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The rear side of the monastery of Agios Minas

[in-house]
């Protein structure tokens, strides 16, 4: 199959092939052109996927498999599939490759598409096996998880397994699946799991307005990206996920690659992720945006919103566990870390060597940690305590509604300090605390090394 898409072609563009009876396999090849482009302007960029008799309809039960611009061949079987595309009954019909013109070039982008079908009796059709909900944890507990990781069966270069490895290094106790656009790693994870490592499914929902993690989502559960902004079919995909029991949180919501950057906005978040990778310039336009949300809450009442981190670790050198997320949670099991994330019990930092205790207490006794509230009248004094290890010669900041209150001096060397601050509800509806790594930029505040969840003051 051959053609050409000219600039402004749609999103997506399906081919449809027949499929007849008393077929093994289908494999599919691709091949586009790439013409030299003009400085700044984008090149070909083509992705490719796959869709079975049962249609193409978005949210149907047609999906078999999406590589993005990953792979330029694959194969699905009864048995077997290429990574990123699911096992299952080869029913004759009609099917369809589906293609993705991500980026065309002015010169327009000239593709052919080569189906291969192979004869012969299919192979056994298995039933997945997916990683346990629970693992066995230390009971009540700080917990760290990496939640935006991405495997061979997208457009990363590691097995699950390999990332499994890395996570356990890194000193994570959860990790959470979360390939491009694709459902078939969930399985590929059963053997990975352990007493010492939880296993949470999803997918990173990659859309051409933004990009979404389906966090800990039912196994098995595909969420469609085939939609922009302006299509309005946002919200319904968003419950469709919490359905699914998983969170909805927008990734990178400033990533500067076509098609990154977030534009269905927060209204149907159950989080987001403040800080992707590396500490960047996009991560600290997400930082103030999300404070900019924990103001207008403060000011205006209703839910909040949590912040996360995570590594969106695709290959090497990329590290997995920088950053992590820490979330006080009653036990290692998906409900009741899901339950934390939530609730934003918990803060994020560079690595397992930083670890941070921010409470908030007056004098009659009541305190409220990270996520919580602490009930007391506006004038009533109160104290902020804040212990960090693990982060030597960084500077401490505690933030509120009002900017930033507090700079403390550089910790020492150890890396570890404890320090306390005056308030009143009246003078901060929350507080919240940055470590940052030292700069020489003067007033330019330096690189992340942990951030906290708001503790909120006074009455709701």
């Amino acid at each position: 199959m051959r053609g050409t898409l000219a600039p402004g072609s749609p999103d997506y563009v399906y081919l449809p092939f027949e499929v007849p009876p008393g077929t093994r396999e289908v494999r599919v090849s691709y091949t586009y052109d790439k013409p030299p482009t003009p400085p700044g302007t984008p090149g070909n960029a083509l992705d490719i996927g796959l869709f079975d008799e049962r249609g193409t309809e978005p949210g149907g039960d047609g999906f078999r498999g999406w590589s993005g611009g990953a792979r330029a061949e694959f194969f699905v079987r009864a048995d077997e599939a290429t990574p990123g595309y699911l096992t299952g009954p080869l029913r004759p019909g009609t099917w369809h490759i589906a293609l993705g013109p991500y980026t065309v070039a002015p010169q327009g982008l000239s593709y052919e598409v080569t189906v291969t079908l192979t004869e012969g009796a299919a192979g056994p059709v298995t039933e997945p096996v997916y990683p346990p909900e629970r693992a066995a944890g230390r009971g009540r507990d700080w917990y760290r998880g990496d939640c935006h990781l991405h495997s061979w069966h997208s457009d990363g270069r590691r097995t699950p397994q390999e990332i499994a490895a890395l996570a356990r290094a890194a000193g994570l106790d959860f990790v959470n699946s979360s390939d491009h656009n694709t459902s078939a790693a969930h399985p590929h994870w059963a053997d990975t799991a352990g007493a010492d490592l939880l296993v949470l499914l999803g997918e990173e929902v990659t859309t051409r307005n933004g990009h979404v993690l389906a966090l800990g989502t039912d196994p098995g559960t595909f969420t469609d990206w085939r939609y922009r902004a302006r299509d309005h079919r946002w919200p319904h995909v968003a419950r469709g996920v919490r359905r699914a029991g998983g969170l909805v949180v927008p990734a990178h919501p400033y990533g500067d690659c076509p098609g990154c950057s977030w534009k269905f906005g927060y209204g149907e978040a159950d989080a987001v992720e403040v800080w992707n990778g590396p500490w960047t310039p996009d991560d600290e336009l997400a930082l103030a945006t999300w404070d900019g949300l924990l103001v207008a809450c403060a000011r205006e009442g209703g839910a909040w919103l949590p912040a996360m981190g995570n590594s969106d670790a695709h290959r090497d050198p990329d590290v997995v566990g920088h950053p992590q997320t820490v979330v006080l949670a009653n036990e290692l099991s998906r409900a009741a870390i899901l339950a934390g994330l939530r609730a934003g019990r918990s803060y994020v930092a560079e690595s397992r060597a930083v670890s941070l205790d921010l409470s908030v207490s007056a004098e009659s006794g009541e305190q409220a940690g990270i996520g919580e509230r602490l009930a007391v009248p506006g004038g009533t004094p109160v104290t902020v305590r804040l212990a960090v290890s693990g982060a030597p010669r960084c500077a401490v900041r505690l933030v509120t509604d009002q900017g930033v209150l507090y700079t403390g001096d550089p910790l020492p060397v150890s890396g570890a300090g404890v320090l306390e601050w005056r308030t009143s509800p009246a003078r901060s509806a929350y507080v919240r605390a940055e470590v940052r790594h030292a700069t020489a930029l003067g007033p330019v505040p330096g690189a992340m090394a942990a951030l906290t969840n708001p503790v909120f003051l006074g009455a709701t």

What grabs the visitor’s attention today, is the traditional and compact settlement with its rich traditional architecture. The church of Agia Marina dates from the 16th century, even though it was fully restored in 1886. The iconostasis dates from 1850, while some remnants of frescoes belong to the 16th century. Maroni impresses with its traditional architecture, the church of St George featuring Gothic elements and the abundance of greenhouses. Cyprusn archaeologists continue to carry out excavations in the Vournes area of the village. From what has been unearthed to date, it appears that the settlement dates from the 16th century B.C. An olive press, perhaps the oldest in Cyprus, has been unearthed. The excavations at Tsaroukkas revealed two rooms of large dimensions dating back to the 13th c. B.C. A survey of the sea floor near the site revealed 45 stone anchors. Zygi lies a few metres east of the Vasiliko industrial area and right next to the Vasilopotamos river. During recent times, Zygi enjoyed noteworthy commercial activity. Carobs from the entire hilly area of Larnaka were brought to Zygi and stored in enormous stone-built warehouses, before being exported. The pier, nowadays illuminated by electric lights, is used for the mooring of fishing boats, since Zygi has become a sizeable fishing port and features some well-known fish tavernas, next to the sea and the pier. The Vasiliko Industrial Complex lies about 2,5km west of Zygi. According to tradition, it was at this river that Agia Eleni moored and set foot on Cyprus. In Vasiliko, one can still see the remnants of the railway line which connected it to the Kalavasos mines.